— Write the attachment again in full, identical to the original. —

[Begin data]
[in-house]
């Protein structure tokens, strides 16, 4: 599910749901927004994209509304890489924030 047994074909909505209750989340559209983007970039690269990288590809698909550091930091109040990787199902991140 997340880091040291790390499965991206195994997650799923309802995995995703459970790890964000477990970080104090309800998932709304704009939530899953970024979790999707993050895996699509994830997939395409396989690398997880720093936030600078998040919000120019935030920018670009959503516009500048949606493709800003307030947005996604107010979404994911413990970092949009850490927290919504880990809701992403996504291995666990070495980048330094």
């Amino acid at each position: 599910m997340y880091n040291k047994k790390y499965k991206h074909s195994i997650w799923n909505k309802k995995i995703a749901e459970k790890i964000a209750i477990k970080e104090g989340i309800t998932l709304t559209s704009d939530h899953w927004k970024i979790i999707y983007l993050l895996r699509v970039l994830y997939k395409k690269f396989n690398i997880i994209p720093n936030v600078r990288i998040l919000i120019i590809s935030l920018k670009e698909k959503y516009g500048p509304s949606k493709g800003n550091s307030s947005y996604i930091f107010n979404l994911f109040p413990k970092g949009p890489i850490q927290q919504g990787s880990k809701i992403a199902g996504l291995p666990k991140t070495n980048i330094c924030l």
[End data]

[in-house]
């Protein structure tokens, strides 16, 4: 599910749901927004994209509304890489924030 047994074909909505209750989340559209983007970039690269990288590809698909550091930091109040990787199902991140 997340880091040291790390499965991206195994997650799923309802995995995703459970790890964000477990970080104090309800998932709304704009939530899953970024979790999707993050895996699509994830997939395409396989690398997880720093936030600078998040919000120019935030920018670009959503516009500048949606493709800003307030947005996604107010979404994911413990970092949009850490927290919504880990809701992403996504291995666990070495980048330094």
């Amino acid at each position: 599910m997340y880091n040291k047994k790390y499965k991206h074909s195994i997650w799923n909505k309802k995995i995703a749901e459970k790890i964000a209750i477990k970080e104090g989340i309800t998932l709304t559209s704009d939530h899953w927004k970024i979790i999707y983007l993050l895996r699509v970039l994830y997939k395409k690269f396989n690398i997880i994209p720093n936030v600078r990288i998040l919000i120019i590809s935030l920018k670009e698909k959503y516009g500048p509304s949606k493709g800003n550091s307030s947005y996604i930091f107010n979404l994911f109040p413990k970092g949009p890489i850490q927290q919504g990787s880990k809701i992403a199902g996504l291995p666990k991140t070495n980048i330094c924030l």